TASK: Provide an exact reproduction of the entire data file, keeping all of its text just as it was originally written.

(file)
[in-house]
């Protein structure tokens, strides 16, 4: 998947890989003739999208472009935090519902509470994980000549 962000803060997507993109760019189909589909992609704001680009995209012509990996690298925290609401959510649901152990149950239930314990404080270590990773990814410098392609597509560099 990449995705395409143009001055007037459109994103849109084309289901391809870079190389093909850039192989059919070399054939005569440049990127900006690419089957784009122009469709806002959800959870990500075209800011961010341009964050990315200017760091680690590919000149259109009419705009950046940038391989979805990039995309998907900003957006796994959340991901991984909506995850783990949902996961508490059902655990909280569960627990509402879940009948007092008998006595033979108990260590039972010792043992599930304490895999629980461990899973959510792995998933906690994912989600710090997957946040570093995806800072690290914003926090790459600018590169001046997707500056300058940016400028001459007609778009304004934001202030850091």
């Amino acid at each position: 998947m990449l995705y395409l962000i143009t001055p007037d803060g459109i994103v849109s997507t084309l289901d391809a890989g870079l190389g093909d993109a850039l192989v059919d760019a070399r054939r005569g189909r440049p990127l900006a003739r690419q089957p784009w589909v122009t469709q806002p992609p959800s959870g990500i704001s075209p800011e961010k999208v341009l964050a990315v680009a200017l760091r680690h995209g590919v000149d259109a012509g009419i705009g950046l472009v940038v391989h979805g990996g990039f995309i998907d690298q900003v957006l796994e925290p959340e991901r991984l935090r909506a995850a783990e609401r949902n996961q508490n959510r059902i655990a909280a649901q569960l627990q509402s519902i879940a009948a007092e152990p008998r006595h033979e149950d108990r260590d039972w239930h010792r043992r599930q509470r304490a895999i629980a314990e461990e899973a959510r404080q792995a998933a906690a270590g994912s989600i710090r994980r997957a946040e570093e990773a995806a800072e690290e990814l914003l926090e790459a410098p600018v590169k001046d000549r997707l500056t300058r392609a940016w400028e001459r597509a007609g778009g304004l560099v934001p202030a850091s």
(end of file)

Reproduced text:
[in-house]
């Protein structure tokens, strides 16, 4: 998947890989003739999208472009935090519902509470994980000549 962000803060997507993109760019189909589909992609704001680009995209012509990996690298925290609401959510649901152990149950239930314990404080270590990773990814410098392609597509560099 990449995705395409143009001055007037459109994103849109084309289901391809870079190389093909850039192989059919070399054939005569440049990127900006690419089957784009122009469709806002959800959870990500075209800011961010341009964050990315200017760091680690590919000149259109009419705009950046940038391989979805990039995309998907900003957006796994959340991901991984909506995850783990949902996961508490059902655990909280569960627990509402879940009948007092008998006595033979108990260590039972010792043992599930304490895999629980461990899973959510792995998933906690994912989600710090997957946040570093995806800072690290914003926090790459600018590169001046997707500056300058940016400028001459007609778009304004934001202030850091």
């Amino acid at each position: 998947m990449l995705y395409l962000i143009t001055p007037d803060g459109i994103v849109s997507t084309l289901d391809a890989g870079l190389g093909d993109a850039l192989v059919d760019a070399r054939r005569g189909r440049p990127l900006a003739r690419q089957p784009w589909v122009t469709q806002p992609p959800s959870g990500i704001s075209p800011e961010k999208v341009l964050a990315v680009a200017l760091r680690h995209g590919v000149d259109a012509g009419i705009g950046l472009v940038v391989h979805g990996g990039f995309i998907d690298q900003v957006l796994e925290p959340e991901r991984l935090r909506a995850a783990e609401r949902n996961q508490n959510r059902i655990a909280a649901q569960l627990q509402s519902i879940a009948a007092e152990p008998r006595h033979e149950d108990r260590d039972w239930h010792r043992r599930q509470r304490a895999i629980a314990e461990e899973a959510r404080q792995a998933a906690a270590g994912s989600i710090r994980r997957a946040e570093e990773a995806a800072e690290e990814l914003l926090e790459a410098p600018v590169k001046d000549r997707l500056t300058r392609a940016w400028e001459r597509a007609g778009g304004l560099v934001p202030a850091s």